Be strong. My thoughts and prayers are with you and with Emile.

  18. We’ve gone through this with several of our dogs and the only time I regretted it was the time we waited too long and felt like he suffered more than he should have.

    You’ve given him a good life. You’ve freely chosen chosen to sacrifice and suffer so he doesn’t have to. That’s pretty much the most one being can ever do for another.

  19. My thoughts are with you, Jeffrey. I just went through this with my dear Oliver in February, and even 10+ years ago with Moxie… the pain is still right here. But seeing them in pain, it is the most loving thing to do. *hug*

  20. It is a very difficult time that all pet lovers eventually have to face. I had a cat throughout my childhood and he died a week before I left for college. It was as if somehow he timed his biological clock with mine.
    Completely emaciated, he seemed to refuse to die in front of us. It came to a point where we too had to “put him down” as they say. It was heartbreaking. Do something creative in his honor.

  21. It may be only a fantasy, but I take great comfort in believing that our life on earth is just “chapter one”. This perspective allows me to let go and let loved ones make the journey to what I believe is a better place…where there is no pain and no sorrow. Then, I’m left with precious memories and my own grieving empty arms.

    In my own losses, I made a startling discovery. That grief is an extreme expression of love. And in the depth of my tears I realized that in the moments of pure grief I’m emotionally/mentally closest to that which I love.

    “There is no such place
    as far away.
    If you want to be
    with someone you love,
    aren’t you already there?” – Richard Bach

  22. unfortunately we don’t get to keep them forever. we build relationships with our pets because it’s so beneficial for both parties; they’re provided for, and we receive the rewards of companionship, and the satisfaction of being a provider.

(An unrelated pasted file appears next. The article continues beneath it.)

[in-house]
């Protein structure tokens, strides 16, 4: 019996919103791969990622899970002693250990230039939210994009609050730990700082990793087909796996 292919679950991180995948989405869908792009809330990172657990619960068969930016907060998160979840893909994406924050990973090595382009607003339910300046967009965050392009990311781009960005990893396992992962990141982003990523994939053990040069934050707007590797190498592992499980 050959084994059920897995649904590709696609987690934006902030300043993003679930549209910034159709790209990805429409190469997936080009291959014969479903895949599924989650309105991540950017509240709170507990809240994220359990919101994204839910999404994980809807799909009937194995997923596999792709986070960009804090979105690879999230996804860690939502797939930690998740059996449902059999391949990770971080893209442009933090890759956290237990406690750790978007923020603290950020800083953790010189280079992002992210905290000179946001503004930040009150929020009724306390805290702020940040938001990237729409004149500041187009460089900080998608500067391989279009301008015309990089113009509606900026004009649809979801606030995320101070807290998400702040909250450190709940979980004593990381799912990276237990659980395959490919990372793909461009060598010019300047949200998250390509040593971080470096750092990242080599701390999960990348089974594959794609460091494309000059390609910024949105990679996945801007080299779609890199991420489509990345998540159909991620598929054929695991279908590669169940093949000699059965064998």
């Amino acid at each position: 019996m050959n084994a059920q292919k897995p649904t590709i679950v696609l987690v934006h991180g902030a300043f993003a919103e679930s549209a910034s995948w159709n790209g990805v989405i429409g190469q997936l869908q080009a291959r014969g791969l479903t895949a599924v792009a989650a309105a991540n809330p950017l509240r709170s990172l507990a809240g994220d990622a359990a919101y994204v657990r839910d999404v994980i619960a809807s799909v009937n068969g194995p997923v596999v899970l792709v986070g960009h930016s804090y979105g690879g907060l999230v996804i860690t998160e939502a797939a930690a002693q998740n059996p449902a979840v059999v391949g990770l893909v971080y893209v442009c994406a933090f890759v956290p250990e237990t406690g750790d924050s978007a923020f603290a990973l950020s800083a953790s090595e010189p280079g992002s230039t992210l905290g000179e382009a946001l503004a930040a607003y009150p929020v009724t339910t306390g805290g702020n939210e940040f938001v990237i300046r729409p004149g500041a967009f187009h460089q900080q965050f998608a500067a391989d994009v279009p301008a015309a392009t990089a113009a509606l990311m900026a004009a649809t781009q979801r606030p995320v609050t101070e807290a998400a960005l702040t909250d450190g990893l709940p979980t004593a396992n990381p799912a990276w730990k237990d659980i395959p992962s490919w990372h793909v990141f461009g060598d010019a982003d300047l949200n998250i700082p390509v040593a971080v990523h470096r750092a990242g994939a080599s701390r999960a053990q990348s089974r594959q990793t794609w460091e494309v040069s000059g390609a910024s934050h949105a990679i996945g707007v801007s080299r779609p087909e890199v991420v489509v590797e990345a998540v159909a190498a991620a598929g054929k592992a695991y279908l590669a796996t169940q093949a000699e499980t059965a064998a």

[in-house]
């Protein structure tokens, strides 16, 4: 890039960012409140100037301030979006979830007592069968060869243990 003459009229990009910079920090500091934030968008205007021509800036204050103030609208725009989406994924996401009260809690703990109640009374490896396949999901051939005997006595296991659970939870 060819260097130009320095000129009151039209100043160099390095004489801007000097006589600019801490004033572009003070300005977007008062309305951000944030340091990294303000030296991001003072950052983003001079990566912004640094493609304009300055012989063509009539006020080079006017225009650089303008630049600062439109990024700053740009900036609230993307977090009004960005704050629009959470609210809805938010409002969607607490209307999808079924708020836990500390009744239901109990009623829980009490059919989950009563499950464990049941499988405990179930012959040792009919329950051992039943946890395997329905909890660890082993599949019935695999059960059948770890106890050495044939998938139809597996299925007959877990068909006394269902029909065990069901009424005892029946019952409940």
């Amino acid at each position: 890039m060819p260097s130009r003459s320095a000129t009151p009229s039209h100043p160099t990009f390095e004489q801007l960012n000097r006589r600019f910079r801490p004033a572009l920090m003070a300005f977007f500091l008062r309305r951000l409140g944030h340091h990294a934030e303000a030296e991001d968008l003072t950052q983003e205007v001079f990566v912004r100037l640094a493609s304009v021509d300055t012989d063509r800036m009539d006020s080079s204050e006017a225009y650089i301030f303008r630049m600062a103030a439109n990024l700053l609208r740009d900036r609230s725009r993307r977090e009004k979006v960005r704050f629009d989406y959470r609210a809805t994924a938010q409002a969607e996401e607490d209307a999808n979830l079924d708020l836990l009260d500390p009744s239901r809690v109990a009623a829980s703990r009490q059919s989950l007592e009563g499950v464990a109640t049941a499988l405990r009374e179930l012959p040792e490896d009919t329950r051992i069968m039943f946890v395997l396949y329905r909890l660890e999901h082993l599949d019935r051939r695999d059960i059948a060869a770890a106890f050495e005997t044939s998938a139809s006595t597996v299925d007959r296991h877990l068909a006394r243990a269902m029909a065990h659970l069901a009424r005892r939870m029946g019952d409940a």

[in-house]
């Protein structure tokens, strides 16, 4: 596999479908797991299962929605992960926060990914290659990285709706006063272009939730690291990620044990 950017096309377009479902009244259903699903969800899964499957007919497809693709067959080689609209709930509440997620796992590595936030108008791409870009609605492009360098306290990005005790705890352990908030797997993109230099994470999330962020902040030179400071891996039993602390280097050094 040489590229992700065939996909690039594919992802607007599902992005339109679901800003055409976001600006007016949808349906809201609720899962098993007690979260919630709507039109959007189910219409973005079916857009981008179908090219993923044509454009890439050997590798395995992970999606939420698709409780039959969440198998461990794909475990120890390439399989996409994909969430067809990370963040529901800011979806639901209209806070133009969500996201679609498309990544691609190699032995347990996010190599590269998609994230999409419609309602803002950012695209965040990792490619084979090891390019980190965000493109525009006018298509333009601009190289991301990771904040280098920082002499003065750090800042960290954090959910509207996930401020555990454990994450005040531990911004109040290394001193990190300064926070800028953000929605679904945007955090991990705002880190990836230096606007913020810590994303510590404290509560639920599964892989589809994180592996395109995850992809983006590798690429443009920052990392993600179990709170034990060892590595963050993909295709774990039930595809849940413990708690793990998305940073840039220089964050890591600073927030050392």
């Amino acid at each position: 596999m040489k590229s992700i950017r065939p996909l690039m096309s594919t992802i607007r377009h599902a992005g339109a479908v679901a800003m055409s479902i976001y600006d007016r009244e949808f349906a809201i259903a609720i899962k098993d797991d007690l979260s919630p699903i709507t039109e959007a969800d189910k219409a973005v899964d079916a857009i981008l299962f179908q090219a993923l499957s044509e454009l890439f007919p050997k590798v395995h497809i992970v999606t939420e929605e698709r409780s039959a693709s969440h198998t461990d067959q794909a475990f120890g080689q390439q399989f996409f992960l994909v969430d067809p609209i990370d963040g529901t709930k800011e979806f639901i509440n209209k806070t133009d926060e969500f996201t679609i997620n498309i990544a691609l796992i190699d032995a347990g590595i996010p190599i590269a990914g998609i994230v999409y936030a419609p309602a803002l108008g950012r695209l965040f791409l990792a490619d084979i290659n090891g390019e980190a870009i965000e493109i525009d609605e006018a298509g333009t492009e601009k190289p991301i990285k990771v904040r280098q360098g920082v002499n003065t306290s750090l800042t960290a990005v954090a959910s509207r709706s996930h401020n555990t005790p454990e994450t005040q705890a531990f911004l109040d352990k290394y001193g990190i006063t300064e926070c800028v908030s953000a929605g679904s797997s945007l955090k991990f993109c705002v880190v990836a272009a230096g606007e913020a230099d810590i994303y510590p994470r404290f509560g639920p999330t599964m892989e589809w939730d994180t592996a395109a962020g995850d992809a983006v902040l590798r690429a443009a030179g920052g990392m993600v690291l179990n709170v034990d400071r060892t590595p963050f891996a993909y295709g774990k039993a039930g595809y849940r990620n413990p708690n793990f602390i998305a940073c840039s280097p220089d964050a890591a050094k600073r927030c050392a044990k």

when they are young, we provide food and shelter of course. we provide guidance and training. we provide a family unit–a pack.

    as they grow, we provide companionship back to them. we reach a point where it’s more like a good friend than a child; they reach maturity so much faster than we do.

    as they get older, they might get sick. we provide specialized care, we find those who can provide healing.

    when no amount of care can provide healing, it is our responsibility to provide relief. we owe it to them as much as we did filling the food and water bowl when they were puppies.

    stay strong, take care of yourself and your daughter. celebrate the good times and good memories now – you will have those forever.

  23. I have been there. Growing up with a dog for 14 years, I did not expect to be the one taking that sweet dog to the vet for the final moments. We knew the time had come, she was no longer living really. I also did not expect it to hit me as hard as it did.

    I have been following the story of you and Emile and have had thoughts back to our puppy. I believe I know what you are going through. You have come to that hard decision and having been there, think you have made the right one.